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Redoubtable Edwardians

Welcome to my blog REDOUBTABLE EDWARDIANS featuring articles about the colorful eccentrics who populated the era of my books. I hope you will find them as fascinating as I do!

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Winston Churchill in Death Sits Down to Dinner

    “Success consists of going from failure to failure without loss of enthusiasm.” ~ Winston S. Churchill Winston Spencer Churchill was the son of Lord Randolph Churchill, the third son of John Spencer-Churchill, 7th Duke of Marlborough and Lady Randolph Churchill  (née Jennie Jerome) daughter of an American millionaire. As a third grandson of a… Read the full article >>

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Lady Montfort, Mrs. Jackson and the Agatha nomination

We, that is Clementine, Jackson and I have been nominated for an Agatha award for Best First novel: DEATH OF A DISHONORABLE GENTLEMAN. Sometimes it takes a day or two for good news to sink in and then its like drinking champagne all night without the headache the next morning. A sort of exhausted, nervous euphoria. If… Read the full article >>

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Sir Thomas Beecham and the Importance of Starting, and Finishing, Together

  April 29, 1879 – March 8, 1961 There are two golden rules for an orchestra: start together and finish together. The public doesn’t give a damn what goes on in between. —Sir Thomas Beecham Beecham’s grandfather, also Thomas Beecham, was the rich industrialist who owned Beecham’s Powders, a laxative and cure-all for headache and… Read the full article >>

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Mrs. Jackson and the Lancashire Witches

On All Hallows’ Eve downstairs in the servants’ hall at Iyntwood the maids light their turnip jack o’ lanterns and settle down with their cider and toasted nuts casting hopeful looks at the housekeeper to see if she is in the mood to tell them a story.  And Mrs. Jackson –who comes from Lancashire –does not disappoint,… Read the full article >>

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Maud, Lady Cunard and the Wounding Repartee

  ‘Let me introduce you to the man who killed Rasputin,’ Maud Cunard said to guests attending her large dinner party for the Grand Duke Dmitri Pavlovich. Pavlovich and his friend Prince Felix Yasupov were indeed the men who had taken hours to kill the Mad Monk, Rasputin, the favorite of the Tsarina who resisting poison, bludgeoning… Read the full article >>

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Mrs. Jackson and the Golden Rules

It was between the wars that the whodunit murder mystery reached its greatest popularity. We call them cozies today, because they contain a minimum of violence –although the murder can be gruesome –and there is no sex whatsoever; even romance is kept firmly under control. The most well known writers of this time were Margery… Read the full article >>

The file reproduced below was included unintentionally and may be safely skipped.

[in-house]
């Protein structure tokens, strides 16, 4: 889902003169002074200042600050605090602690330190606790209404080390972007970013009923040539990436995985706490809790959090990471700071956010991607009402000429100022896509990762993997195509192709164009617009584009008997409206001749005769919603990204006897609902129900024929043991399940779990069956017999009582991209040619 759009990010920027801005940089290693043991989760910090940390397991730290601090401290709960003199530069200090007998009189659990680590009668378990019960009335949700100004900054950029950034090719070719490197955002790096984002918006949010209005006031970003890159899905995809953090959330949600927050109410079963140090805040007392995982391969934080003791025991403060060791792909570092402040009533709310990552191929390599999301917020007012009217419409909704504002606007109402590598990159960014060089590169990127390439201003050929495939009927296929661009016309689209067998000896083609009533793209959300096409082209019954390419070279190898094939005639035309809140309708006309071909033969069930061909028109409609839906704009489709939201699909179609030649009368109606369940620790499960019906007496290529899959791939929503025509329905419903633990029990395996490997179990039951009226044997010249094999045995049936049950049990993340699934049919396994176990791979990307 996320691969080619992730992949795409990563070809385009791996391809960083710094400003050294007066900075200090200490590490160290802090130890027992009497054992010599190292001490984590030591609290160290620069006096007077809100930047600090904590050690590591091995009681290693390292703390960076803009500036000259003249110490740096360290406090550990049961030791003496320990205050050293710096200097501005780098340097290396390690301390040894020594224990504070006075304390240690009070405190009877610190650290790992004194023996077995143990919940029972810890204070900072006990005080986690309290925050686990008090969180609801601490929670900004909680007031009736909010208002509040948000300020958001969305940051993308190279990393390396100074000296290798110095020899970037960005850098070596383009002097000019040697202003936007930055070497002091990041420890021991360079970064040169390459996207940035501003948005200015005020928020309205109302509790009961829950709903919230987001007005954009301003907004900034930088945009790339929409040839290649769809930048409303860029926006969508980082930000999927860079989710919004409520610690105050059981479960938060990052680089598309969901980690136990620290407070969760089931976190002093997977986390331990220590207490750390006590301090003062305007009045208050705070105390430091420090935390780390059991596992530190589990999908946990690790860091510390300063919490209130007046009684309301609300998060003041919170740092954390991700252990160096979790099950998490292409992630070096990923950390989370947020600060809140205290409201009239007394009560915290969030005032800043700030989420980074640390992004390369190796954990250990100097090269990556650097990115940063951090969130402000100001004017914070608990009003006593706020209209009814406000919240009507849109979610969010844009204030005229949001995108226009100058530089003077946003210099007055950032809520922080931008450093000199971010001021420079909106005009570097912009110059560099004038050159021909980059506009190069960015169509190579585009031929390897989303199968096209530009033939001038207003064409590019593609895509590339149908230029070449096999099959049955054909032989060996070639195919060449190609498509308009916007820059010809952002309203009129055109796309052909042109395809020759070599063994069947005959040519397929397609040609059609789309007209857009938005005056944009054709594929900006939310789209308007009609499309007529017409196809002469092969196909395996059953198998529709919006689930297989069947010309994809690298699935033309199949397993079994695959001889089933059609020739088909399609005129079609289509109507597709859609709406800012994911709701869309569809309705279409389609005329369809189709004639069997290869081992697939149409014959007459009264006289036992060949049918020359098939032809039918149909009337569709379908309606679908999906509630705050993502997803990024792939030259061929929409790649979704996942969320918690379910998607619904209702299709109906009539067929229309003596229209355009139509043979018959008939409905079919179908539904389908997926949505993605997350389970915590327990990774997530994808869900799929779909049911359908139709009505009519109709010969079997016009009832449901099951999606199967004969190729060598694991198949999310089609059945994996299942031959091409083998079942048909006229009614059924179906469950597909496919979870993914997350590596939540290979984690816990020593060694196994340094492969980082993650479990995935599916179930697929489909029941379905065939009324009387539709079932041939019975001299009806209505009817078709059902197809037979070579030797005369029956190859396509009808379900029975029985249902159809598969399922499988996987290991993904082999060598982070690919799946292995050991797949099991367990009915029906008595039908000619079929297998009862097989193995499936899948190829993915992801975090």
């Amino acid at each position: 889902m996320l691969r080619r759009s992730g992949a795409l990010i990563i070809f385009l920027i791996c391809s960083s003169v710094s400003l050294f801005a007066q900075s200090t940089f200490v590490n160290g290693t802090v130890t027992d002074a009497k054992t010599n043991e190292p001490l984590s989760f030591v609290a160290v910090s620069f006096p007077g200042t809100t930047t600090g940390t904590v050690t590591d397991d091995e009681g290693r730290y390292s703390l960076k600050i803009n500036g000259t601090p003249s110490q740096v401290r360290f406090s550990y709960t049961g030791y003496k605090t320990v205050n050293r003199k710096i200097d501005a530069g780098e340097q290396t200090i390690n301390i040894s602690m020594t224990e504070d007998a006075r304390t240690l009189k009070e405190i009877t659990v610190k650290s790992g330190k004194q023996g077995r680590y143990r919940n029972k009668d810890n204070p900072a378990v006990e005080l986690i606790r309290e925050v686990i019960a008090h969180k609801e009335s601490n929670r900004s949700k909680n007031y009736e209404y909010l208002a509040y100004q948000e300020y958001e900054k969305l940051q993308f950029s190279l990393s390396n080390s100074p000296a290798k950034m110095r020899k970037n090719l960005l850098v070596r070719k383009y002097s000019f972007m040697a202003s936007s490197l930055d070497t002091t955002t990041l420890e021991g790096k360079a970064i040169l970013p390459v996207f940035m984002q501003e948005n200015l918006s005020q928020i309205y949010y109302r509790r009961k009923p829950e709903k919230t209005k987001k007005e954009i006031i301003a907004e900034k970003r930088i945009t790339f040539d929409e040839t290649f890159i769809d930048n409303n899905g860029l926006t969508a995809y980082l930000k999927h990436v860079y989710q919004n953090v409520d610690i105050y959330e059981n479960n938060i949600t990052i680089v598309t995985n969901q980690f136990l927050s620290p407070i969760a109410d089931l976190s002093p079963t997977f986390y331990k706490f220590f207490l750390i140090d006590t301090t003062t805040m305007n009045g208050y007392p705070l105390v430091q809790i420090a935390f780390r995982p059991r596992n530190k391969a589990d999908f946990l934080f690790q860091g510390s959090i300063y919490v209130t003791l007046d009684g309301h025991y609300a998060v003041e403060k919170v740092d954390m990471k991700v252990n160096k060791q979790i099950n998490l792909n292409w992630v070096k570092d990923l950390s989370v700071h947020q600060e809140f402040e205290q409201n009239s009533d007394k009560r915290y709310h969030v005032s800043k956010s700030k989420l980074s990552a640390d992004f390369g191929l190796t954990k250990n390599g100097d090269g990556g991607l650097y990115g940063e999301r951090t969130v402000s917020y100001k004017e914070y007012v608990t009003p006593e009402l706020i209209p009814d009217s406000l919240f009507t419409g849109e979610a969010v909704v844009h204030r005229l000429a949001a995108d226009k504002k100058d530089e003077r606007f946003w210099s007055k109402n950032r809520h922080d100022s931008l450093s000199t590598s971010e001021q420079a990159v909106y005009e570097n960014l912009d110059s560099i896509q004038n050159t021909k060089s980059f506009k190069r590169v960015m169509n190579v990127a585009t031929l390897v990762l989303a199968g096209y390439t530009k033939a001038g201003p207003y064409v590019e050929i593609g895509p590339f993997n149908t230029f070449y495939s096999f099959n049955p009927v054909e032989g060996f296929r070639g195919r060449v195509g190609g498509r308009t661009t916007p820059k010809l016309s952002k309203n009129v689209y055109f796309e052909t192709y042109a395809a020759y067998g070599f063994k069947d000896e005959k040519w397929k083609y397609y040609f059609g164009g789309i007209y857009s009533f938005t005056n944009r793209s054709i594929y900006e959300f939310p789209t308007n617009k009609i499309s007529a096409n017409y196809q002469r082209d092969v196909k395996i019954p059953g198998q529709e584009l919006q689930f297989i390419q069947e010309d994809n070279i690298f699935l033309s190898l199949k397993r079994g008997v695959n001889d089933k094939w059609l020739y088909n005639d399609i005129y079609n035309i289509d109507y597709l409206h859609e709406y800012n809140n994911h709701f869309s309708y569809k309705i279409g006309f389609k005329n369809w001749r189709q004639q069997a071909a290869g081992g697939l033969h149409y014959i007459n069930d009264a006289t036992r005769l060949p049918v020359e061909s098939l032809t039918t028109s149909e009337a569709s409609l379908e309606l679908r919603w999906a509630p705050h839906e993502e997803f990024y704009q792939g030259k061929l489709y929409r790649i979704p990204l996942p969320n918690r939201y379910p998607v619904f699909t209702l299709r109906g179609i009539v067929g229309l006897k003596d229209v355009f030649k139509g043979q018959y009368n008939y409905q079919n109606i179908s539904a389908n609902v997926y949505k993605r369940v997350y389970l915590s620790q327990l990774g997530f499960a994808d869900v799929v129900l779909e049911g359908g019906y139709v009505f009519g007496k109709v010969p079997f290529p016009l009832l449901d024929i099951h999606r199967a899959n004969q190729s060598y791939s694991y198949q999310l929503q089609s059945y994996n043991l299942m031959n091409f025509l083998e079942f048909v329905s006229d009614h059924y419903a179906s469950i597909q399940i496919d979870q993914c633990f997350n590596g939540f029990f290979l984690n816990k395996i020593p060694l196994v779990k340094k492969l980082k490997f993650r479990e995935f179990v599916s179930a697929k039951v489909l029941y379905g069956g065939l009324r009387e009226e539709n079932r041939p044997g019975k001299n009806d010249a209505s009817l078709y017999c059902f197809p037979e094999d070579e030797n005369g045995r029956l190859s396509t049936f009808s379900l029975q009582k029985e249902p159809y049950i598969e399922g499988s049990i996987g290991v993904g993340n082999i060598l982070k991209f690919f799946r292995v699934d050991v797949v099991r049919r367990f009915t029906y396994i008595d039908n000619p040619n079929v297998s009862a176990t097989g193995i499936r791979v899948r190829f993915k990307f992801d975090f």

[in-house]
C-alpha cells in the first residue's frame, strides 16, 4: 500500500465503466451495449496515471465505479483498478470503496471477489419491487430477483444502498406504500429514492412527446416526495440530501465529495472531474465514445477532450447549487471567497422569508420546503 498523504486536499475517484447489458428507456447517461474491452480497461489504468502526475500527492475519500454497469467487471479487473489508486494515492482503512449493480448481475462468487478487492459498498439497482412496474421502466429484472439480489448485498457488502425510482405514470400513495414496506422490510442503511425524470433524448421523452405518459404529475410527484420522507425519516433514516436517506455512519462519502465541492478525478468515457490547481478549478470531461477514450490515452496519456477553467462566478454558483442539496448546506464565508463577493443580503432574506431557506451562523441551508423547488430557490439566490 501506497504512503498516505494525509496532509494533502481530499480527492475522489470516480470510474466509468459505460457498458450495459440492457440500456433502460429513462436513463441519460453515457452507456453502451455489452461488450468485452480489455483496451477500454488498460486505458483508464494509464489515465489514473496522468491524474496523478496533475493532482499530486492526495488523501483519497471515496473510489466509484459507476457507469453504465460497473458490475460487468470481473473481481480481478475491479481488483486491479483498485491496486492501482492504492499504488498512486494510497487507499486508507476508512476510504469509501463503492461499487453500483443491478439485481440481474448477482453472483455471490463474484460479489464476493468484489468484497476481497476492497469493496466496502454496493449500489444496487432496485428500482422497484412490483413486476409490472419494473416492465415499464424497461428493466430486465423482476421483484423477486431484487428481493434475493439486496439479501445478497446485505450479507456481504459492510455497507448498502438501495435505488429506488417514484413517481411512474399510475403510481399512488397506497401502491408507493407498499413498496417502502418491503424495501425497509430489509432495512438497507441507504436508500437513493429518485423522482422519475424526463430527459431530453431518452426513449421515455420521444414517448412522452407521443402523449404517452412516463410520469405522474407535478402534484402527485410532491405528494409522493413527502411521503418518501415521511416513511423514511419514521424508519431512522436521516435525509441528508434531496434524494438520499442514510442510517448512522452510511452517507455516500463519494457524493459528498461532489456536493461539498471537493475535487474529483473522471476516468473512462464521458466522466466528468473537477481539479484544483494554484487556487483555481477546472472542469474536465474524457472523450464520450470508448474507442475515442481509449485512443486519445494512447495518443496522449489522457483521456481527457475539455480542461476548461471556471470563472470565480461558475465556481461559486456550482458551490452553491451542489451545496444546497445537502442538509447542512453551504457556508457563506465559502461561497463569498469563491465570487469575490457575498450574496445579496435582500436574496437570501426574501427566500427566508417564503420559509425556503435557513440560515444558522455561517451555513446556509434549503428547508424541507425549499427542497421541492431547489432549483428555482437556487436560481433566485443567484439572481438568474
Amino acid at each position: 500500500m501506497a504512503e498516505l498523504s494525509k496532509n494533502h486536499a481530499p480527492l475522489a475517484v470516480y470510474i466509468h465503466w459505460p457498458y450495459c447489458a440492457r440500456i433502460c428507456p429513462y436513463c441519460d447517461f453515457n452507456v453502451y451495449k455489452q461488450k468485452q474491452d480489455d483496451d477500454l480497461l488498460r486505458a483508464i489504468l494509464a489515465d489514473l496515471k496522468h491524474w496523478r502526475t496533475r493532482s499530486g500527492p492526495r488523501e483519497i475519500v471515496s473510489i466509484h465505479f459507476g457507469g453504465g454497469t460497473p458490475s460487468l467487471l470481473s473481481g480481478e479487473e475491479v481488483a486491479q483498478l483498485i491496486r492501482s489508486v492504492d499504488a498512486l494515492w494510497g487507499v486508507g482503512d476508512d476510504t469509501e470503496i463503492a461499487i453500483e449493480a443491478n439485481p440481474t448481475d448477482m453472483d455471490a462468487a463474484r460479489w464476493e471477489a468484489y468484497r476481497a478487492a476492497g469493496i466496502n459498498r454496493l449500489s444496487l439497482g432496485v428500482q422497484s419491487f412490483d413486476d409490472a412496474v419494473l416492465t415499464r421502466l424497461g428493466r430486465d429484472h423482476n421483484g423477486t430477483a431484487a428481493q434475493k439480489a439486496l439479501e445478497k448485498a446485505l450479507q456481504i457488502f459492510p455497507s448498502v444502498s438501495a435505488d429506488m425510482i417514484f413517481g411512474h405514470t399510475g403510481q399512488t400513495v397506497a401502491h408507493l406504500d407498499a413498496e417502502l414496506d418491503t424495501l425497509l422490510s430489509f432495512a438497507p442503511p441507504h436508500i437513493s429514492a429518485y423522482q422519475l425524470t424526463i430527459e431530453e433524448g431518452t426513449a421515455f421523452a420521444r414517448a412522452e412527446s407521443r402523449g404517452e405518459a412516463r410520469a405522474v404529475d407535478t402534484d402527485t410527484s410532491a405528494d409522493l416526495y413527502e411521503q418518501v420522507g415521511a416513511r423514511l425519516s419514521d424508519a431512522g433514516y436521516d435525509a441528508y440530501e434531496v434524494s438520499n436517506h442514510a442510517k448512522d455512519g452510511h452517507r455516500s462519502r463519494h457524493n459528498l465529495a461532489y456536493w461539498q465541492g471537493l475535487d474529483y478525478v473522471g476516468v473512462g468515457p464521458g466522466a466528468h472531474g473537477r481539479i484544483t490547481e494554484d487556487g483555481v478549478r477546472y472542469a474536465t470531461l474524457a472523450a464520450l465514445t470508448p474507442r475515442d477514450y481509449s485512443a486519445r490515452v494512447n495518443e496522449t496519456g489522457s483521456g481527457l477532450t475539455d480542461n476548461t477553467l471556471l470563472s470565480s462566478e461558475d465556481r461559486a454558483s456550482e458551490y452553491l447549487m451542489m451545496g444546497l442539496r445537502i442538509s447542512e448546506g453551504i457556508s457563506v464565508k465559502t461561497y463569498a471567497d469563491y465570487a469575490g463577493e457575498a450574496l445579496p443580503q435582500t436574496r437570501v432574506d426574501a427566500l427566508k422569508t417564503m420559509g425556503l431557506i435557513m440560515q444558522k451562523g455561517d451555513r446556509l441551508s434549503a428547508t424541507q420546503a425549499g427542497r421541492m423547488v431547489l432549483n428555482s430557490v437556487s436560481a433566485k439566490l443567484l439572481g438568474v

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Why does the Britain of the early 1900s intrigue and delight so many of us?

Today the great houses of Britain’s landed aristocracy with their vast, exquisite interiors and views of sweeping parkland attest to the power of rank and wealth of a bygone age. They also provide a stunning backdrop for elegantly clothed men and women with gracious manners who star in numerous costume dramas acquired for Masterpiece Theatre… Read the full article >>

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Daisy Brook and the Imprudent Letter

  Daisy Brook, who later became Daisy Greville, the Countess of Warwick, was one of the early Edwardian era’s great beauties and the center of it’s many scandals. She featured in DEATH OF A DISHONORABLE GENTLEMAN as an example of imprudence and reckless behavior. “I will not be used as an example of indiscretion for generations… Read the full article >>

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Eric Horne and What the Butler Saw

Any novel, movie or TV series about the British aristocracy in the early 1900s never fails to emphasize the tremendous loyalty displayed by the servant classes for their masters.  And particularly the devotion of butlers and valets. For single men about town their valets also performed the task of butlering. They styled themselves as  gentleman’s… Read the full article >>

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Melba Phelia in 1889

Dame Nellie Melba and the Silver Voice with a Brass Tongue

At the name of Melba… crowned heads would nod respectful acknowledgment, noble lords and ladies would open their doors, newspaper editors would clear space for headlines, theatre managers would turn pale, and the house would be full.     Her voice was pure and pitch perfect she never slid up to her High C but… Read the full article >>

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